Links found between Zika Virus and Microcephaly
PARIS: Scientists have found first evidence of biological link between Zika Virus sweeping Latin America and Microcephaly, a severe deformation of the brain among newborns.
Laboratory tests found that the virus target key cells involved in brain development and then destroy or disable them, said the scientists.
A professor of neurology at The Johns Hopkins Institute for Cell Engineering and a co-leader of the research, Guo-li Ming said, “The findings are the first concrete evidence of a link between the mosquito-borne virus and Microcephaly, which until now had been circumstantial.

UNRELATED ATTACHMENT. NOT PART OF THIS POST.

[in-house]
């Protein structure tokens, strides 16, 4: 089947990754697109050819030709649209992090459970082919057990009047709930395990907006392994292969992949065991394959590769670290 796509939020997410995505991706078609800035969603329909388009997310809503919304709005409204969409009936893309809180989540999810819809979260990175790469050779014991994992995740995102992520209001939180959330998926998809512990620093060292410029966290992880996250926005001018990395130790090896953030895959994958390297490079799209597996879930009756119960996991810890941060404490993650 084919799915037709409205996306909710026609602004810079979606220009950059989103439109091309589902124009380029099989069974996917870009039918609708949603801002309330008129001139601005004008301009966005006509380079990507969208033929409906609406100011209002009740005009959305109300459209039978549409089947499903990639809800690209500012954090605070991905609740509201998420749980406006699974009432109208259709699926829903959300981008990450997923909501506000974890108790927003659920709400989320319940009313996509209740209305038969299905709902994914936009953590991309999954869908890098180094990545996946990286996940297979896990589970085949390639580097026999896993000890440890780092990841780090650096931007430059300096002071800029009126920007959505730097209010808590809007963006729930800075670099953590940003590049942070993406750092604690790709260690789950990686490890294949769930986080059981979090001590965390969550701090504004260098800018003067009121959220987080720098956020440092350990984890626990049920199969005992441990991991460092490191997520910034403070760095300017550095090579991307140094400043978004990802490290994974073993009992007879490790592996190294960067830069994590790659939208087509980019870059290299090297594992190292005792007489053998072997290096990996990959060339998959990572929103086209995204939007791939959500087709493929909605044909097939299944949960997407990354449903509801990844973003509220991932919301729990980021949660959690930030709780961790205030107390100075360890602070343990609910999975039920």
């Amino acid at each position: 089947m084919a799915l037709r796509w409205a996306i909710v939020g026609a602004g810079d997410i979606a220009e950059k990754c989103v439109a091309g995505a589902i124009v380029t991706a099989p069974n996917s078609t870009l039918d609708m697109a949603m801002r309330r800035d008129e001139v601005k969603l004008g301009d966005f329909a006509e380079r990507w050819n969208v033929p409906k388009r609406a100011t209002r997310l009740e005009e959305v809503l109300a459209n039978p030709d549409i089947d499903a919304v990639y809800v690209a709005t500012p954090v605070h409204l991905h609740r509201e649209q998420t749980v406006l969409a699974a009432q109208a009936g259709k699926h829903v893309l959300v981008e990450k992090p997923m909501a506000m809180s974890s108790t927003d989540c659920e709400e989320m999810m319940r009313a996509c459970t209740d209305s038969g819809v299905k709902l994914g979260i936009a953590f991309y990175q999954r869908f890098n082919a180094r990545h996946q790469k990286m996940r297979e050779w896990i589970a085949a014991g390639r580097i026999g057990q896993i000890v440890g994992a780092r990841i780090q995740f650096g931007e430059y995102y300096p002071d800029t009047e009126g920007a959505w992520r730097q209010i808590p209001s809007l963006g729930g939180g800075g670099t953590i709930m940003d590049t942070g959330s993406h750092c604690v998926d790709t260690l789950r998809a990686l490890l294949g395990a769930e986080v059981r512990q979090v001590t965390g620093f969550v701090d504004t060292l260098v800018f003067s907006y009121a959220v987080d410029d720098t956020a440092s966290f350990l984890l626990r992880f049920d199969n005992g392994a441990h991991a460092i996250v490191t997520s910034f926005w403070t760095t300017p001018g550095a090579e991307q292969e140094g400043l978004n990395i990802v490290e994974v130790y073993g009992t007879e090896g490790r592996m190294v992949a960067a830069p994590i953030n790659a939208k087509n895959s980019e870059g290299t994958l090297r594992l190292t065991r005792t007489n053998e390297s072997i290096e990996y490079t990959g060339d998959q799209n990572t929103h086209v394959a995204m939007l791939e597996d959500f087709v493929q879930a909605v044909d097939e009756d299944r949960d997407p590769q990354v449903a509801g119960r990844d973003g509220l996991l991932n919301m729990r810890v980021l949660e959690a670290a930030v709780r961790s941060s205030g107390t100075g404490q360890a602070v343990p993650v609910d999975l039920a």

“Studies of foetuses and babies with the telltale small brains and heads of Microcephaly in Zika-affected areas have found abnormalities in the cortex, and Zika virus has been found in the foetal tissue,” he added.
Scientist exposed three types of human cells in a lab dish to the Zika virus through a method called in-vitro experiment.
The first cell is known as Human Neural Progenitor Cells (HNPCs) – is crucial for the development of the cortex, or outer layer, of foetal brain.
Damage to these cells, which eventually differentiate into mature neurons, would be consistent with the brain defects caused by Microcephaly.